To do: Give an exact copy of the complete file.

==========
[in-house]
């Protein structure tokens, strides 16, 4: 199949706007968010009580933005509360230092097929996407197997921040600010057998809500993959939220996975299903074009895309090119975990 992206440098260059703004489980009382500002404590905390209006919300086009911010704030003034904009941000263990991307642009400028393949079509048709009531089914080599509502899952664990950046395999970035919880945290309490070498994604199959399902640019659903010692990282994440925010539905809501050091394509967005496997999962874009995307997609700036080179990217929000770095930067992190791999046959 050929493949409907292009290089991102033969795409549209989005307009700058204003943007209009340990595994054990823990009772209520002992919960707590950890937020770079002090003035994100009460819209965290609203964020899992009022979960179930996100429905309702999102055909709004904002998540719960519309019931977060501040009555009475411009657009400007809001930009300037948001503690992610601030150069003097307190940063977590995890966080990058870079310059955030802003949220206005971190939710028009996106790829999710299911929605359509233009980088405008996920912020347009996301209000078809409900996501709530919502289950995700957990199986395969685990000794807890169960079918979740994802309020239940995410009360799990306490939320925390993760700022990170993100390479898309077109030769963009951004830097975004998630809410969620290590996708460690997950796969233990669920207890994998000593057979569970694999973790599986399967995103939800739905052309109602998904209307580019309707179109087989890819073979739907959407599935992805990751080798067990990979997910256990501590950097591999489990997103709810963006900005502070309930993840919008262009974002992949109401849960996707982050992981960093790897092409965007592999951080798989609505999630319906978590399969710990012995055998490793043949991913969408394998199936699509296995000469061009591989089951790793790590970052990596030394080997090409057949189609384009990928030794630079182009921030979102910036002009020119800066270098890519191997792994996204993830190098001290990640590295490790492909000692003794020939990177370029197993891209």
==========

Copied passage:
[in-house]
């Protein structure tokens, strides 16, 4: 199949706007968010009580933005509360230092097929996407197997921040600010057998809500993959939220996975299903074009895309090119975990 992206440098260059703004489980009382500002404590905390209006919300086009911010704030003034904009941000263990991307642009400028393949079509048709009531089914080599509502899952664990950046395999970035919880945290309490070498994604199959399902640019659903010692990282994440925010539905809501050091394509967005496997999962874009995307997609700036080179990217929000770095930067992190791999046959 050929493949409907292009290089991102033969795409549209989005307009700058204003943007209009340990595994054990823990009772209520002992919960707590950890937020770079002090003035994100009460819209965290609203964020899992009022979960179930996100429905309702999102055909709004904002998540719960519309019931977060501040009555009475411009657009400007809001930009300037948001503690992610601030150069003097307190940063977590995890966080990058870079310059955030802003949220206005971190939710028009996106790829999710299911929605359509233009980088405008996920912020347009996301209000078809409900996501709530919502289950995700957990199986395969685990000794807890169960079918979740994802309020239940995410009360799990306490939320925390993760700022990170993100390479898309077109030769963009951004830097975004998630809410969620290590996708460690997950796969233990669920207890994998000593057979569970694999973790599986399967995103939800739905052309109602998904209307580019309707179109087989890819073979739907959407599935992805990751080798067990990979997910256990501590950097591999489990997103709810963006900005502070309930993840919008262009974002992949109401849960996707982050992981960093790897092409965007592999951080798989609505999630319906978590399969710990012995055998490793043949991913969408394998199936699509296995000469061009591989089951790793790590970052990596030394080997090409057949189609384009990928030794630079182009921030979102910036002009020119800066270098890519191997792994996204993830190098001290990640590295490790492909000692003794020939990177370029197993891209």